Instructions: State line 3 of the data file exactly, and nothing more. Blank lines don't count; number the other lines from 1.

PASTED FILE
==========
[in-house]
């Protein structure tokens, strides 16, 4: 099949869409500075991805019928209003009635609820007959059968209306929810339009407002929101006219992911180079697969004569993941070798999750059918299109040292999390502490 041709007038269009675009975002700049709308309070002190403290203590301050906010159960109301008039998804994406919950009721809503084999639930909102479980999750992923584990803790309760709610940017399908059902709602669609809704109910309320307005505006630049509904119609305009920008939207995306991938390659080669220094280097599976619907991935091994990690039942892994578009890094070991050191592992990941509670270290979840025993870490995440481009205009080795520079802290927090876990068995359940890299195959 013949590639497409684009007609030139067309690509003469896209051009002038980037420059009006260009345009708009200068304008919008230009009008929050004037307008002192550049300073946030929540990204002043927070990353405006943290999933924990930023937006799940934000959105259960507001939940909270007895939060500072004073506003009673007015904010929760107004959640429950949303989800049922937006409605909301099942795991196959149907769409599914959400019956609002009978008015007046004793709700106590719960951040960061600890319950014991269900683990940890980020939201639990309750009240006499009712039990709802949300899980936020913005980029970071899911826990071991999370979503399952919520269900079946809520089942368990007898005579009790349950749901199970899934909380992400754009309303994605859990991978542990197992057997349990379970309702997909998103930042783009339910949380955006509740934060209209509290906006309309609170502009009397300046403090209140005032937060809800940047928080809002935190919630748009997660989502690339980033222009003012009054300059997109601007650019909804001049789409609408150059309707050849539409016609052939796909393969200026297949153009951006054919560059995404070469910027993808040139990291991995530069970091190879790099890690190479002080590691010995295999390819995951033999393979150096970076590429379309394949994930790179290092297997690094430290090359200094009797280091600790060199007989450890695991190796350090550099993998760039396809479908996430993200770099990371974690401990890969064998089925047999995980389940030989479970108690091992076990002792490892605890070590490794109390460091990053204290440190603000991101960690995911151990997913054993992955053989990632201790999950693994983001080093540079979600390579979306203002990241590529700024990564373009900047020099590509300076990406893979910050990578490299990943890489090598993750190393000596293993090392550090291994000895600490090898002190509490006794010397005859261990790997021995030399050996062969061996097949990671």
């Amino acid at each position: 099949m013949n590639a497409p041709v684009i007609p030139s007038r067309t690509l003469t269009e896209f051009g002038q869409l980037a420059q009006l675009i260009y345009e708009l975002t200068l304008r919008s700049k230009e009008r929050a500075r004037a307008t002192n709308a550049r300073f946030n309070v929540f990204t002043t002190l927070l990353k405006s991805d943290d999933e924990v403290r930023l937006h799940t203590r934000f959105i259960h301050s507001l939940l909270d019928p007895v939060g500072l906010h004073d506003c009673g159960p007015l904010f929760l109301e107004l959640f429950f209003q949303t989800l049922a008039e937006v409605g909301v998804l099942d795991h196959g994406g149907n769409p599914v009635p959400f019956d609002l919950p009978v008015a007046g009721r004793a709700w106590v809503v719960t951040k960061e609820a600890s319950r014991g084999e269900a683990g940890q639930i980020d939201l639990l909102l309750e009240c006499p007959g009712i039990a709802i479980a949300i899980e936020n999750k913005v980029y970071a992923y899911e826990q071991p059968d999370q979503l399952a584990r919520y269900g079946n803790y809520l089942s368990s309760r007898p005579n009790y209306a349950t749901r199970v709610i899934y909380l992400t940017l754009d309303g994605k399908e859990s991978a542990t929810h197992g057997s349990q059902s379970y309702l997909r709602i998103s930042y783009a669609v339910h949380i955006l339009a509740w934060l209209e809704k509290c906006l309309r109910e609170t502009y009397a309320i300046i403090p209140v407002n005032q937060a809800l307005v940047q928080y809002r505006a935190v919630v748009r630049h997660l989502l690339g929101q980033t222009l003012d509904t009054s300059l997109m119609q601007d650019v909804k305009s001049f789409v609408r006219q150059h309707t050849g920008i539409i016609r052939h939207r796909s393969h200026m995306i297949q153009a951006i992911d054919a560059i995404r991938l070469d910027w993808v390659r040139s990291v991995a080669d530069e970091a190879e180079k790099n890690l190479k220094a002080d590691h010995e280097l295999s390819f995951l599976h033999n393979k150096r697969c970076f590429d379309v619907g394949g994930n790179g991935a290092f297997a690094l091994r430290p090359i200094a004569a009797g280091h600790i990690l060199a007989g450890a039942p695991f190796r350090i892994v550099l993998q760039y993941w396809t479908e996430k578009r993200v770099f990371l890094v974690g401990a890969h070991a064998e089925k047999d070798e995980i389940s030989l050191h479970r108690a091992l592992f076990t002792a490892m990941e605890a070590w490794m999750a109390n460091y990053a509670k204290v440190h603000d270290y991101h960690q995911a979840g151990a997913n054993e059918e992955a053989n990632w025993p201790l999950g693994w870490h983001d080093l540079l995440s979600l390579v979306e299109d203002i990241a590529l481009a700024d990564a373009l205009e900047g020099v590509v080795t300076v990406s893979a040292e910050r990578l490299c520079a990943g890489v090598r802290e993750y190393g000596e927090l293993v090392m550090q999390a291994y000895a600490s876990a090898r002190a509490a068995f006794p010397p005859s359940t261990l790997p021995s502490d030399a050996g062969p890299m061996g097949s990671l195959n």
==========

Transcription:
């Amino acid at each position: 099949m013949n590639a497409p041709v684009i007609p030139s007038r067309t690509l003469t269009e896209f051009g002038q869409l980037a420059q009006l675009i260009y345009e708009l975002t200068l304008r919008s700049k230009e009008r929050a500075r004037a307008t002192n709308a550049r300073f946030n309070v929540f990204t002043t002190l927070l990353k405006s991805d943290d999933e924990v403290r930023l937006h799940t203590r934000f959105i259960h301050s507001l939940l909270d019928p007895v939060g500072l906010h004073d506003c009673g159960p007015l904010f929760l109301e107004l959640f429950f209003q949303t989800l049922a008039e937006v409605g909301v998804l099942d795991h196959g994406g149907n769409p599914v009635p959400f019956d609002l919950p009978v008015a007046g009721r004793a709700w106590v809503v719960t951040k960061e609820a600890s319950r014991g084999e269900a683990g940890q639930i980020d939201l639990l909102l309750e009240c006499p007959g009712i039990a709802i479980a949300i899980e936020n999750k913005v980029y970071a992923y899911e826990q071991p059968d999370q979503l399952a584990r919520y269900g079946n803790y809520l089942s368990s309760r007898p005579n009790y209306a349950t749901r199970v709610i899934y909380l992400t940017l754009d309303g994605k399908e859990s991978a542990t929810h197992g057997s349990q059902s379970y309702l997909r709602i998103s930042y783009a669609v339910h949380i955006l339009a509740w934060l209209e809704k509290c906006l309309r109910e609170t502009y009397a309320i300046i403090p209140v407002n005032q937060a809800l307005v940047q928080y809002r505006a935190v919630v748009r630049h997660l989502l690339g929101q980033t222009l003012d509904t009054s300059l997109m119609q601007d650019v909804k305009s001049f789409v609408r006219q150059h309707t050849g920008i539409i016609r052939h939207r796909s393969h200026m995306i297949q153009a951006i992911d054919a560059i995404r991938l070469d910027w993808v390659r040139s990291v991995a080669d530069e970091a190879e180079k790099n890690l190479k220094a002080d590691h010995e280097l295999s390819f995951l599976h033999n393979k150096r697969c970076f590429d379309v619907g394949g994930n790179g991935a290092f297997a690094l091994r430290p090359i200094a004569a009797g280091h600790i990690l060199a007989g450890a039942p695991f190796r350090i892994v550099l993998q760039y993941w396809t479908e996430k578009r993200v770099f990371l890094v974690g401990a890969h070991a064998e089925k047999d070798e995980i389940s030989l050191h479970r108690a091992l592992f076990t002792a490892m990941e605890a070590w490794m999750a109390n460091y990053a509670k204290v440190h603000d270290y991101h960690q995911a979840g151990a997913n054993e059918e992955a053989n990632w025993p201790l999950g693994w870490h983001d080093l540079l995440s979600l390579v979306e299109d203002i990241a590529l481009a700024d990564a373009l205009e900047g020099v590509v080795t300076v990406s893979a040292e910050r990578l490299c520079a990943g890489v090598r802290e993750y190393g000596e927090l293993v090392m550090q999390a291994y000895a600490s876990a090898r002190a509490a068995f006794p010397p005859s359940t261990l790997p021995s502490d030399a050996g062969p890299m061996g097949s990671l195959n």